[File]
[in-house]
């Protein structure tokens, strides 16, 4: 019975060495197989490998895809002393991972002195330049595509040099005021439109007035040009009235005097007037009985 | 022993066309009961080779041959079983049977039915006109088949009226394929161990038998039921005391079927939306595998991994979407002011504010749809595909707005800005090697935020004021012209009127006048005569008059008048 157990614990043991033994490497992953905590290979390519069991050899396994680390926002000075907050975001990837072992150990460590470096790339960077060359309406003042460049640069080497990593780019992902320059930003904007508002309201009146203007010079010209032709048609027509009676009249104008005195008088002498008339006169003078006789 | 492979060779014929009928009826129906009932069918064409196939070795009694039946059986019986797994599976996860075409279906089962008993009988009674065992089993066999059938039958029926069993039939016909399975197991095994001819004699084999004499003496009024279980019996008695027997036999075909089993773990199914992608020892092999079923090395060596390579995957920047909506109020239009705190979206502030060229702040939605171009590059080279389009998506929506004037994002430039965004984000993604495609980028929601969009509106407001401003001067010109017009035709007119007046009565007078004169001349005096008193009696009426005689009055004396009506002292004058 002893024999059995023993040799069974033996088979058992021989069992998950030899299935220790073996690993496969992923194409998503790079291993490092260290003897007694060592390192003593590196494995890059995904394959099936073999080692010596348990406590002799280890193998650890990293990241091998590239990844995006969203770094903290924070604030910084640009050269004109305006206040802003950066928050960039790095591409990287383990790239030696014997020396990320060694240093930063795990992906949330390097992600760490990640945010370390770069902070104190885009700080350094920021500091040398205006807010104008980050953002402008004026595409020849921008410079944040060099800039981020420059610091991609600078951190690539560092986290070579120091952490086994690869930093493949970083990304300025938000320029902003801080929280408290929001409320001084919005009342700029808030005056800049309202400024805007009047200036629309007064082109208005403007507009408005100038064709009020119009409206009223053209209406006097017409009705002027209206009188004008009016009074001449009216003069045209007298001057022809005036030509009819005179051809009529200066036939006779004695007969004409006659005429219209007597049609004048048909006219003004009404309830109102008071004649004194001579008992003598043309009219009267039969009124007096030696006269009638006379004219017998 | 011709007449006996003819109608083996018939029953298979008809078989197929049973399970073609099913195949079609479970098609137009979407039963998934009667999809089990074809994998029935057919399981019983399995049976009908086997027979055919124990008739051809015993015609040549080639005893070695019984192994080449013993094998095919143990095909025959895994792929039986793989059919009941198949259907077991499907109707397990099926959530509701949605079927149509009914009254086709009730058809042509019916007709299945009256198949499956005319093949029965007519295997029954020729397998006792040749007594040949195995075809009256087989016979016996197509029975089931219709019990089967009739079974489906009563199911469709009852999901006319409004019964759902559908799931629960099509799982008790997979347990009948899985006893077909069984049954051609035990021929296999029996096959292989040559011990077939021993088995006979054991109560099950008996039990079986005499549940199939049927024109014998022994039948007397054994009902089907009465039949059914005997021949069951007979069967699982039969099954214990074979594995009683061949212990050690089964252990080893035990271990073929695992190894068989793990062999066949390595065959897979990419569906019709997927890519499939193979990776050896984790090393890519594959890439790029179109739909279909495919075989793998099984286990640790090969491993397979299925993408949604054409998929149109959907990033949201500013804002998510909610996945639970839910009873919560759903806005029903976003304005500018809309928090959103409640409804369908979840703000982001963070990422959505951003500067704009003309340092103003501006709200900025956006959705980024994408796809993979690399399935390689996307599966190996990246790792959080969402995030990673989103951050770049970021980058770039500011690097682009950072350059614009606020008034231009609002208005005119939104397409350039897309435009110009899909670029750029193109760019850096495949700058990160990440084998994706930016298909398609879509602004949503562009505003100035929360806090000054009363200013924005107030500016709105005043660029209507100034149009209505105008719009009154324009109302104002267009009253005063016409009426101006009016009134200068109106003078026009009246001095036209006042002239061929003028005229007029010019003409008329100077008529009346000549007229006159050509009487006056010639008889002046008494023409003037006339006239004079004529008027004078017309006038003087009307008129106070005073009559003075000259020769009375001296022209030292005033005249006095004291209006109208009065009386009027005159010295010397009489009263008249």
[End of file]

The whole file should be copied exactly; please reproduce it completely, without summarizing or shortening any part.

[in-house]
């Protein structure tokens, strides 16, 4: 019975060495197989490998895809002393991972002195330049595509040099005021439109007035040009009235005097007037009985 | 022993066309009961080779041959079983049977039915006109088949009226394929161990038998039921005391079927939306595998991994979407002011504010749809595909707005800005090697935020004021012209009127006048005569008059008048 157990614990043991033994490497992953905590290979390519069991050899396994680390926002000075907050975001990837072992150990460590470096790339960077060359309406003042460049640069080497990593780019992902320059930003904007508002309201009146203007010079010209032709048609027509009676009249104008005195008088002498008339006169003078006789 | 492979060779014929009928009826129906009932069918064409196939070795009694039946059986019986797994599976996860075409279906089962008993009988009674065992089993066999059938039958029926069993039939016909399975197991095994001819004699084999004499003496009024279980019996008695027997036999075909089993773990199914992608020892092999079923090395060596390579995957920047909506109020239009705190979206502030060229702040939605171009590059080279389009998506929506004037994002430039965004984000993604495609980028929601969009509106407001401003001067010109017009035709007119007046009565007078004169001349005096008193009696009426005689009055004396009506002292004058 002893024999059995023993040799069974033996088979058992021989069992998950030899299935220790073996690993496969992923194409998503790079291993490092260290003897007694060592390192003593590196494995890059995904394959099936073999080692010596348990406590002799280890193998650890990293990241091998590239990844995006969203770094903290924070604030910084640009050269004109305006206040802003950066928050960039790095591409990287383990790239030696014997020396990320060694240093930063795990992906949330390097992600760490990640945010370390770069902070104190885009700080350094920021500091040398205006807010104008980050953002402008004026595409020849921008410079944040060099800039981020420059610091991609600078951190690539560092986290070579120091952490086994690869930093493949970083990304300025938000320029902003801080929280408290929001409320001084919005009342700029808030005056800049309202400024805007009047200036629309007064082109208005403007507009408005100038064709009020119009409206009223053209209406006097017409009705002027209206009188004008009016009074001449009216003069045209007298001057022809005036030509009819005179051809009529200066036939006779004695007969004409006659005429219209007597049609004048048909006219003004009404309830109102008071004649004194001579008992003598043309009219009267039969009124007096030696006269009638006379004219017998 | 011709007449006996003819109608083996018939029953298979008809078989197929049973399970073609099913195949079609479970098609137009979407039963998934009667999809089990074809994998029935057919399981019983399995049976009908086997027979055919124990008739051809015993015609040549080639005893070695019984192994080449013993094998095919143990095909025959895994792929039986793989059919009941198949259907077991499907109707397990099926959530509701949605079927149509009914009254086709009730058809042509019916007709299945009256198949499956005319093949029965007519295997029954020729397998006792040749007594040949195995075809009256087989016979016996197509029975089931219709019990089967009739079974489906009563199911469709009852999901006319409004019964759902559908799931629960099509799982008790997979347990009948899985006893077909069984049954051609035990021929296999029996096959292989040559011990077939021993088995006979054991109560099950008996039990079986005499549940199939049927024109014998022994039948007397054994009902089907009465039949059914005997021949069951007979069967699982039969099954214990074979594995009683061949212990050690089964252990080893035990271990073929695992190894068989793990062999066949390595065959897979990419569906019709997927890519499939193979990776050896984790090393890519594959890439790029179109739909279909495919075989793998099984286990640790090969491993397979299925993408949604054409998929149109959907990033949201500013804002998510909610996945639970839910009873919560759903806005029903976003304005500018809309928090959103409640409804369908979840703000982001963070990422959505951003500067704009003309340092103003501006709200900025956006959705980024994408796809993979690399399935390689996307599966190996990246790792959080969402995030990673989103951050770049970021980058770039500011690097682009950072350059614009606020008034231009609002208005005119939104397409350039897309435009110009899909670029750029193109760019850096495949700058990160990440084998994706930016298909398609879509602004949503562009505003100035929360806090000054009363200013924005107030500016709105005043660029209507100034149009209505105008719009009154324009109302104002267009009253005063016409009426101006009016009134200068109106003078026009009246001095036209006042002239061929003028005229007029010019003409008329100077008529009346000549007229006159050509009487006056010639008889002046008494023409003037006339006239004079004529008027004078017309006038003087009307008129106070005073009559003075000259020769009375001296022209030292005033005249006095004291209006109208009065009386009027005159010295010397009489009263008249």